Sri Lanka's army today pushed deeper into the no-fire zone where the Tamil
Tigers are trapped with thousands of civilians, as a noon deadline for the
rebels to surrender expired.
The Tigers claimed that at least 1,000 civilians had been killed in a
government artillery bombardment, and international aid agencies have warned
of an imminent bloodbath.
As evening fell the army said that more than 12,000 civilians had safely fled
the zone today, bringing the total exodus to 52,000 since troops breached a
rebel-built earth mound early yesterday that had been blocking their escape
"Troops are expanding the area under their control," Udaya
Nanayakkara, a miltary spokesman, said as the deadline passed. "We are
keeping up our offensive to rescue the civilians."
The Government estimates that there are 30,000 civilians still inside the
zone, but appears determined to launch a final assault to defeat the Tigers
as a conventional military force.
However, the United Nations and the Red Cross said there were at least 50,000
to 60,000 civilians inside the zone, and warned of a dramatic increase in
civilian casualties if the government offensive continued.
"The situation is nothing short of catastrophic," said Pierre
Kraehenbuehl, director of operations for the International Committee of the
Red Cross. "Ongoing fighting has killed or wounded hundreds of civilians who
have only minimal access to medical care."
Ban Ki-moon, the UN Secretary-General, said that he was deeply concerned about
the trapped civilians, and the UN children's agency said that many more
children could be killed if the fighting continued.
The United States and Britain have backed the UN and Red Cross in calling for
a ceasefire until all the civilians have been evacuated from the safety
Michael Owen, the acting US Deputy Assistant Secretary of State for South
Asia, said that Sri Lanka should offer a deal under which the Tigers would
hand in their arms, possibly to a third party, in exchange for an amnesty
for "low-level" rebels.
"We are running out of time," he told the Brookings Institution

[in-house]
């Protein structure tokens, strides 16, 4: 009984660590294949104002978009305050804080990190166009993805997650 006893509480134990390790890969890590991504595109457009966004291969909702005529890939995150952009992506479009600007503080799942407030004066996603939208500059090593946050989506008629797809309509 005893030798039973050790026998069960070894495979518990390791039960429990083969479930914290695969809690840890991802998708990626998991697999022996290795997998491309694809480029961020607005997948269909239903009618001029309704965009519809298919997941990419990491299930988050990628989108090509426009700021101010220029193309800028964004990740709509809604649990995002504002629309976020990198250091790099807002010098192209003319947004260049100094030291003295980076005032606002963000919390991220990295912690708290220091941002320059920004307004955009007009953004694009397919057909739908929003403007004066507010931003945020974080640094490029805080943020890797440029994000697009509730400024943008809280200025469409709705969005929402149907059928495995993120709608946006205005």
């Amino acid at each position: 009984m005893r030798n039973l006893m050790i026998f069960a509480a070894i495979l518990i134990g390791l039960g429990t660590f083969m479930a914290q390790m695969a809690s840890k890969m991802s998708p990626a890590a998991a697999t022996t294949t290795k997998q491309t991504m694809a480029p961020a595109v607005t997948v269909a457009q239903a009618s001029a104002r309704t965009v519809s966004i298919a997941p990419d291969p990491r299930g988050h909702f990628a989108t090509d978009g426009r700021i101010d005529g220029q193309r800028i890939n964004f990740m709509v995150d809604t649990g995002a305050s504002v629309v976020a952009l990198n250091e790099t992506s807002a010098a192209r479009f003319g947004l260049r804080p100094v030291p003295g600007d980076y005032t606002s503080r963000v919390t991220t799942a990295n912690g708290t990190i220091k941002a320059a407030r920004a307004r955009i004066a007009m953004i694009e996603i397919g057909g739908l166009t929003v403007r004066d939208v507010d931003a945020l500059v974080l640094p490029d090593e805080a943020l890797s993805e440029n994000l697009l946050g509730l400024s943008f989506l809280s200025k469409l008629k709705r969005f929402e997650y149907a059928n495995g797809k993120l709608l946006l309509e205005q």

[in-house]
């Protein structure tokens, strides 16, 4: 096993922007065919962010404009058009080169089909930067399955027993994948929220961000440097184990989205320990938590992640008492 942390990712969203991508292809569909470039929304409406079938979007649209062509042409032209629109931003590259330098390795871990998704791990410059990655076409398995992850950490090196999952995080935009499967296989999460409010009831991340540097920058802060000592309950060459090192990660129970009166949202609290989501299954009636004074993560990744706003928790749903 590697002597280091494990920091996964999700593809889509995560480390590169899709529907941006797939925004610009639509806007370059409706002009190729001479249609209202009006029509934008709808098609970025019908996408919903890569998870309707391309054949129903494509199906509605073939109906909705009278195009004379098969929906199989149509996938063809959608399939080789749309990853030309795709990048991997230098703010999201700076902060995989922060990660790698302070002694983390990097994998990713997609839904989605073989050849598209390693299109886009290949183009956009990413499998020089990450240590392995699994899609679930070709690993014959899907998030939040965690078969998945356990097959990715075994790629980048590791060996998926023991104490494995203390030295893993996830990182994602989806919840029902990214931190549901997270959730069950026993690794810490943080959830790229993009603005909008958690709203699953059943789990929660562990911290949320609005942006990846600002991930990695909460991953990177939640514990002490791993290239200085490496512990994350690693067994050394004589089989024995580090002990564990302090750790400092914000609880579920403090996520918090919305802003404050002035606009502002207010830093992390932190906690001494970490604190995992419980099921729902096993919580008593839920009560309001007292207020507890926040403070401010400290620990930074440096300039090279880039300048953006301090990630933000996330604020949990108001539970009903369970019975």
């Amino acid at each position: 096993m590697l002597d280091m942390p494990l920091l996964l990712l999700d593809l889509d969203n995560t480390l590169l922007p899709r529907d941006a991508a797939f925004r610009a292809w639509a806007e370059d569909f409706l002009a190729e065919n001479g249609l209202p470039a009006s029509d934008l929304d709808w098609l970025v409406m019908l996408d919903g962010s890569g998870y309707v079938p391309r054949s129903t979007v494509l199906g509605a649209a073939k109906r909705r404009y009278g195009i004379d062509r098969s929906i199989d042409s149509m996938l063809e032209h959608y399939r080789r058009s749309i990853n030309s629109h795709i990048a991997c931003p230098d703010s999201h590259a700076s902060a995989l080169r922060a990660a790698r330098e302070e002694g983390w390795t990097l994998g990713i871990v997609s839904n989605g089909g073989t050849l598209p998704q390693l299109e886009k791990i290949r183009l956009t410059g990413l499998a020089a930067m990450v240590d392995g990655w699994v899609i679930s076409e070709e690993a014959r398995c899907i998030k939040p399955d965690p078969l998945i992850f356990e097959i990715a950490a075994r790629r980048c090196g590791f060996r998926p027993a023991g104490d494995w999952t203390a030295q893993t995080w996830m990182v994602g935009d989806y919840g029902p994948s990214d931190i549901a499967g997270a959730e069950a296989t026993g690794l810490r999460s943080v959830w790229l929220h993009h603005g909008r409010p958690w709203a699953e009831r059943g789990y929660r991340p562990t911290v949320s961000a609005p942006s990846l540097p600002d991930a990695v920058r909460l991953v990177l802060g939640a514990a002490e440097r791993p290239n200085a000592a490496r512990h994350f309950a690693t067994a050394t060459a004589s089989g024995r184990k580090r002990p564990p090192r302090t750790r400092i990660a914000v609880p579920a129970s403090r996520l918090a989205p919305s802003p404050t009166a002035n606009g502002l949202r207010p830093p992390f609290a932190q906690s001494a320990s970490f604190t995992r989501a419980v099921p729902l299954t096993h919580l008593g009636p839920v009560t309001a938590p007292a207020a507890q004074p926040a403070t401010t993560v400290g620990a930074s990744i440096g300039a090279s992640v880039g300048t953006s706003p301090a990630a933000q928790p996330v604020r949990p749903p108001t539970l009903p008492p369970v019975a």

think-tank. "Really, there is literally only a couple of days to try to
get this finalised."
The Tigers have been fighting since 1983 for an independent homeland for
ethnic Tamils to protect them from what they see as discrimination at the
hands of the Sinhalese majority.
The army has pinned down the last 200 hardcore Tiger fighters and several
hundred recent recruits inside the safety zone in what appears to be the
finale of a 26-year civil war that has claimed 70,000 lives.
The Tigers vowed yesterday to fight to the death, and warned the Government of
a bloodbath if its troops continued to push into the no-fire zone.
"Thousands of people will die - this is a very congested area," a spokesman,
who identified himself by his nom de guerre, Thileepan, told The Times.
"We'll never surrender because we're fighting for our people's freedom."
He said that only 2,000 civilians fled the zone yesterday, to escape shelling
by government forces which he said had killed at least 1,000 civilians,
including 312 children, in the previous 24 hours.
He also accused government forces of using cluster bombs and chemical and
biological weapons, an allegation that the army denies.
It is impossible to verify information from either side as the Government has
barred most independent reporters and aid workers from the frontline. The
Times has been denied a journalist's visa since August.